Stress is your body's natural response to a tricky situation. When you are confronted with a tough or challenging task, problem, or dilemma, your body begins to take certain action so that it is more readily equipped to reach a solution.
There are two different types of stress. The first is acute stress, which is also known as short-term stress. This type of stress is unexpected and sudden, triggering a "fight-or-flight" response from the brain.
The second type of stress is chronic, or long-term stress. This type of stress occurs steadily over an extended period of time. An example might be caring for a loved one who is terminally ill, or being unemployed. Because it is long-term and regular, this type of stress constantly prompts the body to release stress-hormones and chemicals, leading to a damaged and weakened immune system.
Once our body is faced with a conflict, adrenaline begins to be released, and a nerve signal is sent to the amygdala - the portion of the brain responsible for making decisions and regulating our emotions. The amygdala then sends a signal to the hypothalamus, which is responsible for hormone production. Once alarmed, the hypothalamus begins to produce certain stress hormones, such as cortisol, which enter the blood stream and make their way to other organs and tissues in the body.
Once cortisol reaches an organ, it binds to the organ's glucocorticoid receptor. This can do a number of things, from boosting blood sugar and blood pressure, to increasing your heartbeat and breathing. This causes an increase in the flow of oxygen-rich blood to the brain, encouraging sharper brain function that will allow you to more efficiently work out a solution to the problem you are facing.
As we said before, everyone undergoes some amount of stress in their day-to-day life; However, regular stress can very easily and quickly turn into a serious health problem. Here are some of the ways high stress levels can impact the body and mind:
The Mood and Behavior
Excessive stress can alter the mood, causing some people to become irritable, anxious, short-tempered, or "on-edge". It can also lead to insomnia, headaches, overeating, substance abuse, loss of sexual desire, and even social isolation if the person does not seek proper help.
The hormones that are released when we are stressed can pose a threat to our heart if we are regularly stressed out. Because they specifically stimulate our cardiovascular and respiratory systems, they have the ability to over-work these organs, making us vulnerable to a stroke or heart attack.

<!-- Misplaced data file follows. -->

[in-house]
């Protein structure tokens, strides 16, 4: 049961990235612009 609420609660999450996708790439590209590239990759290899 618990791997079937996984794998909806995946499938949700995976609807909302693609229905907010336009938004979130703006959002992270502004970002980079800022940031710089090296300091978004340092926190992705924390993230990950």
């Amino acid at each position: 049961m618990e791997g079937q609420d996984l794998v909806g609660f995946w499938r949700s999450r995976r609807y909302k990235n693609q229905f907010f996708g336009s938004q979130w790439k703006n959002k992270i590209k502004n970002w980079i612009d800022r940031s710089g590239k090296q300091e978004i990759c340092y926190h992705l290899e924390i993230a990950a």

Our livers produce extra amounts of glucose when we are stressed in order to provide us with a kick of energy. If we do not use all of this sugar, it is reabsorbed by the body. Excessive stress can lead to the development of problems like type 2 diabetes, because the body cannot keep up with the sugar that is being produced as a result of it. Excess sugar can also disrupt normal digestion, leading to heartburn, acid re-flux, vomiting, or nausea.
Have you ever noticed how your muscles tense up when you are alarmed or stressed? Our muscles contract as a defense mechanism so that they can protect themselves from any possible injuries. While this is a good thing, too much of it can become an issue. If you experience high, regular levels of stress, your muscles never get time to relax. This can lead to pain in the back, neck, shoulders, and temples. While practicing regular exercise can help to relieve this, many people instead turn to prescription pain medications, opening up a potentially scary can of worms. So what's the best thing you can do if your stress begins to cause bodily aches and pains? Relax, unwind, and set time aside each day to breathe and stretch.
In some cases, high stress levels can start to take a toll on a person's appearance. Hair loss, weight loss or gain, breakouts, hives, graying hair, fine lines, and bags under the eyes from lack of adequate sleep are just a few of the most common ways that stress can keep you from looking your best.
The best and most effective way to combat stress is to try and relax. This might mean removing yourself from whatever situation is stressing you out, or putting it on hold until you are more mentally and physically prepared to deal with it.
It's important to get enough sleep, eat healthy, well-balanced meals, and make sure that you exercise regularly. Practicing yoga - which combines calming breathing techniques and stretching - is a great step towards a stress-free life.
Supplement Your Day With Moringa Source's Ashwagandha:
Because it contains substances known as adaptogens - which control your response to both external and internal stressors - our Ashwagandha can help the body cope with stressful environmental factors and toxins, as well as internal problems like anxiety and insomnia. Adaptogens are what give Ashwagandha the ability to reduce stress, fatigue, lack of energy, and difficulty concentrating.